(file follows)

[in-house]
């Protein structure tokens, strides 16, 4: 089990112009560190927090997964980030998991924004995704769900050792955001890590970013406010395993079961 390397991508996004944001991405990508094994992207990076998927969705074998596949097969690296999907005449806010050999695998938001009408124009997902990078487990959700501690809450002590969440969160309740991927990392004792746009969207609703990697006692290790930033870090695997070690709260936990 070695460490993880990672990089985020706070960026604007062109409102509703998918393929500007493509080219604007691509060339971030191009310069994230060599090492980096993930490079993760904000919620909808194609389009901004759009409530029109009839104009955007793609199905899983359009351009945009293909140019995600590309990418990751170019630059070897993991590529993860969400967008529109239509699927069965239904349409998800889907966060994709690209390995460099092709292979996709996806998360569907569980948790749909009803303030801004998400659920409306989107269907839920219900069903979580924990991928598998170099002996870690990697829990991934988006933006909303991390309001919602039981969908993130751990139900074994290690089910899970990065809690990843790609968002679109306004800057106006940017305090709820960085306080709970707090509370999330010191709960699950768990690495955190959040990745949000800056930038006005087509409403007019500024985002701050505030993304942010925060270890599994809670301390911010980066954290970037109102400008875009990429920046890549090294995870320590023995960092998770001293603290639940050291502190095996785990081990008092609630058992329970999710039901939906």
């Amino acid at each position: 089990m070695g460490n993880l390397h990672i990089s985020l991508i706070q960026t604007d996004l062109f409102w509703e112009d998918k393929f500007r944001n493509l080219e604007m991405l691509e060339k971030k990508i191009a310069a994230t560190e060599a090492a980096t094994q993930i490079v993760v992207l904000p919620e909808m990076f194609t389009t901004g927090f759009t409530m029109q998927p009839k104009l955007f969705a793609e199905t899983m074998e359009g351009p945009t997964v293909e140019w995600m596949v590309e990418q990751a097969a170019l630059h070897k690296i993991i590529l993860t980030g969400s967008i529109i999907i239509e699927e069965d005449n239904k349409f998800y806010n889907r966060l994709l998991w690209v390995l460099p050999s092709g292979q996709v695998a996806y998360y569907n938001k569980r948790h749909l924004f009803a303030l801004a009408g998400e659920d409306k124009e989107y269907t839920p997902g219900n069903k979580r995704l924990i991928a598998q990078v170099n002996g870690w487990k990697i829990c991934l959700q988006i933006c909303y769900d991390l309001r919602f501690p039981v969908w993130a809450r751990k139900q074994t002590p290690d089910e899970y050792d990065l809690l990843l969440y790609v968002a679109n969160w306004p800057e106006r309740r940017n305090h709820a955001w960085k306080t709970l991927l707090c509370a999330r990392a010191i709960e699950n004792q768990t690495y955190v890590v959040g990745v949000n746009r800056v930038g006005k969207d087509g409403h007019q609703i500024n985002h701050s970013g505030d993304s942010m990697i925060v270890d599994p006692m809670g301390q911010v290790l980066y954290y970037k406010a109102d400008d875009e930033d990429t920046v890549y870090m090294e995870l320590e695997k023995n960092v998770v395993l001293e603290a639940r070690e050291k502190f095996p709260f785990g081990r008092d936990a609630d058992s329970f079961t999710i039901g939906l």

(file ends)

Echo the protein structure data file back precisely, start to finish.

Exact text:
[in-house]
């Protein structure tokens, strides 16, 4: 089990112009560190927090997964980030998991924004995704769900050792955001890590970013406010395993079961 390397991508996004944001991405990508094994992207990076998927969705074998596949097969690296999907005449806010050999695998938001009408124009997902990078487990959700501690809450002590969440969160309740991927990392004792746009969207609703990697006692290790930033870090695997070690709260936990 070695460490993880990672990089985020706070960026604007062109409102509703998918393929500007493509080219604007691509060339971030191009310069994230060599090492980096993930490079993760904000919620909808194609389009901004759009409530029109009839104009955007793609199905899983359009351009945009293909140019995600590309990418990751170019630059070897993991590529993860969400967008529109239509699927069965239904349409998800889907966060994709690209390995460099092709292979996709996806998360569907569980948790749909009803303030801004998400659920409306989107269907839920219900069903979580924990991928598998170099002996870690990697829990991934988006933006909303991390309001919602039981969908993130751990139900074994290690089910899970990065809690990843790609968002679109306004800057106006940017305090709820960085306080709970707090509370999330010191709960699950768990690495955190959040990745949000800056930038006005087509409403007019500024985002701050505030993304942010925060270890599994809670301390911010980066954290970037109102400008875009990429920046890549090294995870320590023995960092998770001293603290639940050291502190095996785990081990008092609630058992329970999710039901939906």
């Amino acid at each position: 089990m070695g460490n993880l390397h990672i990089s985020l991508i706070q960026t604007d996004l062109f409102w509703e112009d998918k393929f500007r944001n493509l080219e604007m991405l691509e060339k971030k990508i191009a310069a994230t560190e060599a090492a980096t094994q993930i490079v993760v992207l904000p919620e909808m990076f194609t389009t901004g927090f759009t409530m029109q998927p009839k104009l955007f969705a793609e199905t899983m074998e359009g351009p945009t997964v293909e140019w995600m596949v590309e990418q990751a097969a170019l630059h070897k690296i993991i590529l993860t980030g969400s967008i529109i999907i239509e699927e069965d005449n239904k349409f998800y806010n889907r966060l994709l998991w690209v390995l460099p050999s092709g292979q996709v695998a996806y998360y569907n938001k569980r948790h749909l924004f009803a303030l801004a009408g998400e659920d409306k124009e989107y269907t839920p997902g219900n069903k979580r995704l924990i991928a598998q990078v170099n002996g870690w487990k990697i829990c991934l959700q988006i933006c909303y769900d991390l309001r919602f501690p039981v969908w993130a809450r751990k139900q074994t002590p290690d089910e899970y050792d990065l809690l990843l969440y790609v968002a679109n969160w306004p800057e106006r309740r940017n305090h709820a955001w960085k306080t709970l991927l707090c509370a999330r990392a010191i709960e699950n004792q768990t690495y955190v890590v959040g990745v949000n746009r800056v930038g006005k969207d087509g409403h007019q609703i500024n985002h701050s970013g505030d993304s942010m990697i925060v270890d599994p006692m809670g301390q911010v290790l980066y954290y970037k406010a109102d400008d875009e930033d990429t920046v890549y870090m090294e995870l320590e695997k023995n960092v998770v395993l001293e603290a639940r070690e050291k502190f095996p709260f785990g081990r008092d936990a609630d058992s329970f079961t999710i039901g939906l």